Peter W. Samuelson, BiographyPorter County biographical sketches . . . .

Transcribed biography of Peter W. Samuelson

PETER W. SAMUELSON. To the development of the agricultural interests of Porter county nearly every clime and people have contributed thrifty, industrious, progressive men, and their record is being written in enduring phrase in the section they are advancing. Sweden has given its full quota to the building, and helped to give it strength and character, and among its contribution may be mentioned Peter W. Samuelson, who, while not a native of that country, claims it as the birth place of his parents, John A. and Otelia (Wistrand) Samuelson. Mr. Samuelson was born on a farm about one-half mile north of his present property in section 7, Portage township, November 12, 1860.

The parents of Mr. Samuelson were reared, educated and married in their native country, and there had two children, Charles and Frank. In 1856 they immigrated to the United States and located in Portage township, where the mother of Peter W. Samuelson died in 1867. His father was married twice thereafter, and his last wife now resides in Chicago, and she celebrated her eighty-second birthday in May, 1912. John A. Samuelson died in March, 1890, after having spent his life in agricultural pursuits. He was a faithful member of the Swedish Lutheran church, and assisted in building the first edifice of that denomination in Baileytown, of which he was a liberal supporter all his life.

Peter W. Samuelson was reared on the home farm, and was given good educational advantages in the common schools, being instructed in both Swedish and English. He worked for his father until he attained his majority, at which time he was employed at wages, and soon after his marriage purchased his present property As Mr. Samuelson was possessed of only small capital, he was compelled to start in a small way and to begin married life in a humble home, but his operations have been so successful that he has now as fine a residence as is to be found in the township, and his property is one of the most desirable in the vicinity. General farming and stock raising have demanded his attention, and his land unmistakably shows the effect of intelligent and skillful management. He has won the right to be classed among the worthy men who have fought their way to success through individual efforts, for in youth only those advantages inherited from sturdy and worthy stock were his. During a long and active career he has shown an appreciation of the value of persistent endeavor, and thus attained success by well directed industry. In political matters Mr. Samuelson is an active Republican, with an abounding interest in the welfare of his party and faith in its principles. He has not failed in helping to promote its success, although he has never sought any of its honors for himself. Bearing himself creditably in all the relations of life, he has won the good will and esteem of the people among whom he made his home.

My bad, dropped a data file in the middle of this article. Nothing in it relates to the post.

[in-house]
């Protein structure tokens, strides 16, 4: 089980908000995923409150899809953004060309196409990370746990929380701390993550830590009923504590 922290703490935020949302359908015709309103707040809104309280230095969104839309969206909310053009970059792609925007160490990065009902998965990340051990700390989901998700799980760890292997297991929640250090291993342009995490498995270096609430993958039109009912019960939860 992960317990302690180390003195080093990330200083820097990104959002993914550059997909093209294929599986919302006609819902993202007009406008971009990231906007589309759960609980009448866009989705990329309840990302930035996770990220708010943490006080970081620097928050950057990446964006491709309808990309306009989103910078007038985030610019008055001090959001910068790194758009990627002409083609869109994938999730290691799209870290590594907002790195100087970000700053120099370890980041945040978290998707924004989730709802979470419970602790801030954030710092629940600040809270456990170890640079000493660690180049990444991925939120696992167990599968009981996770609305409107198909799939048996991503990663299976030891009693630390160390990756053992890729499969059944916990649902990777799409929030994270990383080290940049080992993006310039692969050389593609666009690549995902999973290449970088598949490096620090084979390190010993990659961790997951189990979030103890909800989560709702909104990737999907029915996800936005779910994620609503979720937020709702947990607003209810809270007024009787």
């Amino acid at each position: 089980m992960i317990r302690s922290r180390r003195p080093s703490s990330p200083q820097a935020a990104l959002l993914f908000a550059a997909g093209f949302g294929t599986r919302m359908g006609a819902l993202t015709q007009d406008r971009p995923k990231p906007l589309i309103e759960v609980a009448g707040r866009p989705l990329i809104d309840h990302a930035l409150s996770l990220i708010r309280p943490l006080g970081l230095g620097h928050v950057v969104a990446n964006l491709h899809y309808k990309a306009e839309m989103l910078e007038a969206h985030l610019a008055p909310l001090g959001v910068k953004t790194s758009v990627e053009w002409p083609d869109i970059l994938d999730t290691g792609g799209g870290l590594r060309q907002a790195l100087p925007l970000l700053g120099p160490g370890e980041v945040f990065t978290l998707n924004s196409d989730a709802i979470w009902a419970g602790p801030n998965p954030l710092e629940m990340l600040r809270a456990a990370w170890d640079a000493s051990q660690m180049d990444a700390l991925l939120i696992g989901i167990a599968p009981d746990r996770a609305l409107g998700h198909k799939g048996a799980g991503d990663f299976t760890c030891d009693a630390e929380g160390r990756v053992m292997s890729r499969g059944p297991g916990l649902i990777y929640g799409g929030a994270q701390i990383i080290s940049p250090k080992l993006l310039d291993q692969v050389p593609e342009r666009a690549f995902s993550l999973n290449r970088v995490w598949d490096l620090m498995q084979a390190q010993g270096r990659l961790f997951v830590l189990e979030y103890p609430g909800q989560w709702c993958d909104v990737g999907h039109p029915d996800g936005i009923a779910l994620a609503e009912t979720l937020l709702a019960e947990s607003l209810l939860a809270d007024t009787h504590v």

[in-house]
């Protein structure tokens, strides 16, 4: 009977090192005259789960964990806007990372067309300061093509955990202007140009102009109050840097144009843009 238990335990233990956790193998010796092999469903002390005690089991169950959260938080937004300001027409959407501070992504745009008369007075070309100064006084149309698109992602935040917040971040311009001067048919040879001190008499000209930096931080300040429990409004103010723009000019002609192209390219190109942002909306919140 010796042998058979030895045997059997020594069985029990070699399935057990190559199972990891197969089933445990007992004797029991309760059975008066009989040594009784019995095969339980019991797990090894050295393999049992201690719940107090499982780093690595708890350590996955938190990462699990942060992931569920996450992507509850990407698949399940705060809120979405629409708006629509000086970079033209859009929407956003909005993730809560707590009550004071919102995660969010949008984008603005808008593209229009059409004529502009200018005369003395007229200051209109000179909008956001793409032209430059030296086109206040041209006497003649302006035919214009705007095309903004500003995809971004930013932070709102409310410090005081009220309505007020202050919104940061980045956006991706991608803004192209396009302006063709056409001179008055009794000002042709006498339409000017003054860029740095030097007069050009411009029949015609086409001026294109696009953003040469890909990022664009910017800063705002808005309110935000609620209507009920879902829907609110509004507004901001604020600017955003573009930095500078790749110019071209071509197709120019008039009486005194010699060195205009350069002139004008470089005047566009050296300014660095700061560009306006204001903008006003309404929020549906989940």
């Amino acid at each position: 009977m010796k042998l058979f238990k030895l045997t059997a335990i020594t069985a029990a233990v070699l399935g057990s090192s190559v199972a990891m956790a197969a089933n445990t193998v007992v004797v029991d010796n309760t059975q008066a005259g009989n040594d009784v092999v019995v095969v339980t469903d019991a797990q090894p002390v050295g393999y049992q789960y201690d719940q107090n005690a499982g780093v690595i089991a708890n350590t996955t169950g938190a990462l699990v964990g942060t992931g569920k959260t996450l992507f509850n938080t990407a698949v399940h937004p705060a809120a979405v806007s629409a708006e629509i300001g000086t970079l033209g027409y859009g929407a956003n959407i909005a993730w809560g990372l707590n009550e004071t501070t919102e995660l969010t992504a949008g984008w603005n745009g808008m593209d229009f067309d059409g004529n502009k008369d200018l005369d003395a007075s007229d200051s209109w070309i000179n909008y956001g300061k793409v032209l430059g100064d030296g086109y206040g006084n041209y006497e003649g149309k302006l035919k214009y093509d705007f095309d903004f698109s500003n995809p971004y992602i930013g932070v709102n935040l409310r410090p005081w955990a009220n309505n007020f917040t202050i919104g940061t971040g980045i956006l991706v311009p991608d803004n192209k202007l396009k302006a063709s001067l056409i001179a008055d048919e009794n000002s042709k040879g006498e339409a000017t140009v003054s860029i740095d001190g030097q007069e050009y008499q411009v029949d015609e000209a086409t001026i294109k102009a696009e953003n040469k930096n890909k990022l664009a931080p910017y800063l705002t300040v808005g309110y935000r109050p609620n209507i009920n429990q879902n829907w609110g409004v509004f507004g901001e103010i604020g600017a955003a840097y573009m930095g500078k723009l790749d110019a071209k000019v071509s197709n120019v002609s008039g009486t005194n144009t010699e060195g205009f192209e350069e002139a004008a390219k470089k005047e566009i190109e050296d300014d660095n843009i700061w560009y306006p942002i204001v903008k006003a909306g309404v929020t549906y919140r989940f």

On April 30, 1885, Mr. Samuelson was married to Miss Jennie Nelson, who was born in Westchester township, July 18, 1865, daughter of N. J. and Christina (Johnson) Nelson, natives of Sweden who came to the United States as young people and are now living at Chesterton, Indiana. Mrs. Samuelson was educated in the common schools and confirmed in the Swedish Lutheran church. She and her husband have been the parents of five children, of whom four are now living: George, who is single and lives at home; Joseph, who died at the age of six months; Lillie, the wife of Rudolph Jannash, agent for the Baltimore & Ohio Railroad at Willow Creek; Oliver, born March 18, 1899; and Pearl, born April 3, 1906. The family is well known in the Swedish Lutheran congregation at Porter. It was truthfully said by one of the citizens of Portage township that Peter Samuelson is a man whose word was as good as a bond -- and he possesses those characteristics which indicate geniality and cordiality of nature -- a friend to all.

Source: Lewis Publishing Company. 1912. History of Porter County, Indiana: A Narrative Account of its Historical Progress, its People and its Principal Interests. Chicago, Illinois: Lewis Publishing Company. 881 p.
Page(s) in Source: 760-761

This biography has been transcribed exactly as it was originally published in the source. Please note that we do not provide photocopies or digital scans of biographies appearing on this website.

Biography transcribed by Steven R. Shook


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